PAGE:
During the introduction of the participatory society in 2013, the economic recession was felt everywhere. The collapsed real estate market and stalled construction production left empty buildings and sites everywhere. These unused spaces turned out to be the breeding ground for numerous new bottom-up initiatives, in which city residents themselves took control of improving their living environment. Think of temporary interventions like a pop-up cinema against an unused wall, community projects like vegetable gardens on empty lots, and creative repairs or decorations like wild knitting. A new generation of city makers responded to this important bottom-up development, in which no longer urban planners and architects are the only ones who determine what the city looks like and should function, but groups of committed non-professionals launch small-scale projects, ideas and initiatives that directly contribute to a better living environment, unsolicited and on their own initiative.
Trend 3: Meaningful Citizen Participation
In recent years, the theme of inclusiveness has become more prominent on the agenda. After all, as the city and society become more diverse, attention is growing to the needs of different groups of citizens. Increasingly, the question arises whether the city is equally accessible, reachable and experienceable for everyone. The trend of inclusiveness translates into control. Who actually determines, talks and draws the public space? How is this process organised? Do we take sufficient account of all the different perspectives and backgrounds in the super-diverse city? And is everyone’s voice heard?
In itself, this is not a new chapter, as the demand from citizens to have a say is as old as the road to Rome (literally the Forum Romanum). For years, we have been sitting in halls to discuss local issues with varying degrees of success. The latent criticism of this traditional form of participation is that citizens are allowed to participate, but then nothing is done with their input. In Amsterdam-Zuidoost, this even led to a real participation strike: residents no longer wanted to take part in the municipality’s ‘participation puppet show’, but wanted to be at the wheel of the redevelopment of their neighbourhood themselves. This example marks a change in the participation landscape. In recent years, spurred on by the government itself, citizen juries, co-creation processes, bottom-up cooperatives and interest groups have sprung up everywhere, in which well-organised city dwellers are actively seated at the table and participate with more authority. For hesitant governments, this is a good way to include citizens’ wishes in planning, for developers an opportunity to gain support for their projects. They lead to a sense of ownership among local residents, community building and self-reliance.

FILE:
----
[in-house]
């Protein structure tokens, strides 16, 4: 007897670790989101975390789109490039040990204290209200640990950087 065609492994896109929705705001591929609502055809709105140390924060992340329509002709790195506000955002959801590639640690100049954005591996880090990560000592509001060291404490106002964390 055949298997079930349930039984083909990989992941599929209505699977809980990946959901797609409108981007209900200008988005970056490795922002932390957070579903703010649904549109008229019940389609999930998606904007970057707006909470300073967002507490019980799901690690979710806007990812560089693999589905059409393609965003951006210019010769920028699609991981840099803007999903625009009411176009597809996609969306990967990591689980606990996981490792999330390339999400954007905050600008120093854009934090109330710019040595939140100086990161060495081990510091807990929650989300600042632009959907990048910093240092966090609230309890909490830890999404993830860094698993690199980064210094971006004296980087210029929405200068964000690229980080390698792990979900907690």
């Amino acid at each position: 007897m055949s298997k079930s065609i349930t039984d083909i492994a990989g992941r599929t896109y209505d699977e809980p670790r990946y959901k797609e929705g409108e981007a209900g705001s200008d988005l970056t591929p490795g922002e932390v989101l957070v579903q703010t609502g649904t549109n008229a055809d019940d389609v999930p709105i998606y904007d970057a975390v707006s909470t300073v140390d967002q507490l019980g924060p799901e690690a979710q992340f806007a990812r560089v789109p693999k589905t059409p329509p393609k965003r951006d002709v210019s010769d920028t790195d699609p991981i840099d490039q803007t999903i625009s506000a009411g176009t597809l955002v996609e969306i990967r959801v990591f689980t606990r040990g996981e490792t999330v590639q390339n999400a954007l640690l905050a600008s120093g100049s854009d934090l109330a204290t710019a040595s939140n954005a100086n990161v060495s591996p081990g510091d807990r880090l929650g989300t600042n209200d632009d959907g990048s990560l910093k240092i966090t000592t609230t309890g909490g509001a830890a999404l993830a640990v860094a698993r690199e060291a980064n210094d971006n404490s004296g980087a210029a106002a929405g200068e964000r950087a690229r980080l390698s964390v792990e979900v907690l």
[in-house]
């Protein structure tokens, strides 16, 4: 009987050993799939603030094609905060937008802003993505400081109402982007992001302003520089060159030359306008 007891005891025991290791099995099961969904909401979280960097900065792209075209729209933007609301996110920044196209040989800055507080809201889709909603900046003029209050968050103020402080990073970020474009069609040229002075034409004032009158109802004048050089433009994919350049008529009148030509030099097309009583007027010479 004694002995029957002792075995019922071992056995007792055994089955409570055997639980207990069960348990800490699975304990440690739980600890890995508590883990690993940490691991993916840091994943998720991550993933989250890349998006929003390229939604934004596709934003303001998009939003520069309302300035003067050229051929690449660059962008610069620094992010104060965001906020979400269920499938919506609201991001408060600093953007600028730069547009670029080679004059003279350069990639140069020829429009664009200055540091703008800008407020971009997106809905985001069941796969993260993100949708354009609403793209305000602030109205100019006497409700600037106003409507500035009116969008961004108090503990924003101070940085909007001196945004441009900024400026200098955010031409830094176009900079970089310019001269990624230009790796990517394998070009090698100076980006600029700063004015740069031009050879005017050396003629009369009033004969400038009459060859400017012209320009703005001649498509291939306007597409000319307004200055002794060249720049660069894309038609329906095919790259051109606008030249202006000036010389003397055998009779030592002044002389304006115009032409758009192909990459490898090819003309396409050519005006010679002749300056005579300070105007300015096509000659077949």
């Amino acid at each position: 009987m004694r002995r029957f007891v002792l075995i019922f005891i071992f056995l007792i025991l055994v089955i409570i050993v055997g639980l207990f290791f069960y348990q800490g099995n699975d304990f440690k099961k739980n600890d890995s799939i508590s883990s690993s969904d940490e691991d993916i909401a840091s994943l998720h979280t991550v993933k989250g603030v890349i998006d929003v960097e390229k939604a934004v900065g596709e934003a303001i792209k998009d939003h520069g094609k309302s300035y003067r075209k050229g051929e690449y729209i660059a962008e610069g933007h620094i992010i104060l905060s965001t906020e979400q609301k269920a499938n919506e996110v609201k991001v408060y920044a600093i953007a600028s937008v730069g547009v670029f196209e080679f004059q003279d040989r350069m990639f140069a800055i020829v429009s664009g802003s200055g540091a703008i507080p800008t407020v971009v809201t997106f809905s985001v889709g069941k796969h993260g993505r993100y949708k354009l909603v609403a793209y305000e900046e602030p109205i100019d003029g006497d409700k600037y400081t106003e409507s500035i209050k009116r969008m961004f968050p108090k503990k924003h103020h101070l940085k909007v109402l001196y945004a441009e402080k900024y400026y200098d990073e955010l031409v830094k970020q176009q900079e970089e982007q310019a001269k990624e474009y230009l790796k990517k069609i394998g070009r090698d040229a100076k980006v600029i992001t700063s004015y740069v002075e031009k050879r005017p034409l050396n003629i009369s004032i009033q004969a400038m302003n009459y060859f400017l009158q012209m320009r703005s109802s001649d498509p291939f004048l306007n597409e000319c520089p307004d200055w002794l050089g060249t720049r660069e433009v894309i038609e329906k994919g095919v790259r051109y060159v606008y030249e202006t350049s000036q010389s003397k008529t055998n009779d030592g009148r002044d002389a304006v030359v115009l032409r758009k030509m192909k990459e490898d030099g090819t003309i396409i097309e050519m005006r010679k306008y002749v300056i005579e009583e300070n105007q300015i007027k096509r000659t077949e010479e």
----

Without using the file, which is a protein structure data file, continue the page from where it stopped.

But there is also criticism of these forms of participation. On whose behalf do these interest groups speak? Do they represent all perspectives? ‘Buying off’ participation from an active and empowered group of citizens who claim to speak on behalf of the majority, and allowing them to co-decide, creates a participation elite that can ensure others are left behind. And thereby perhaps create greater rather than lesser inequality, and more exclusive rather than more inclusive spaces. Care is therefore needed.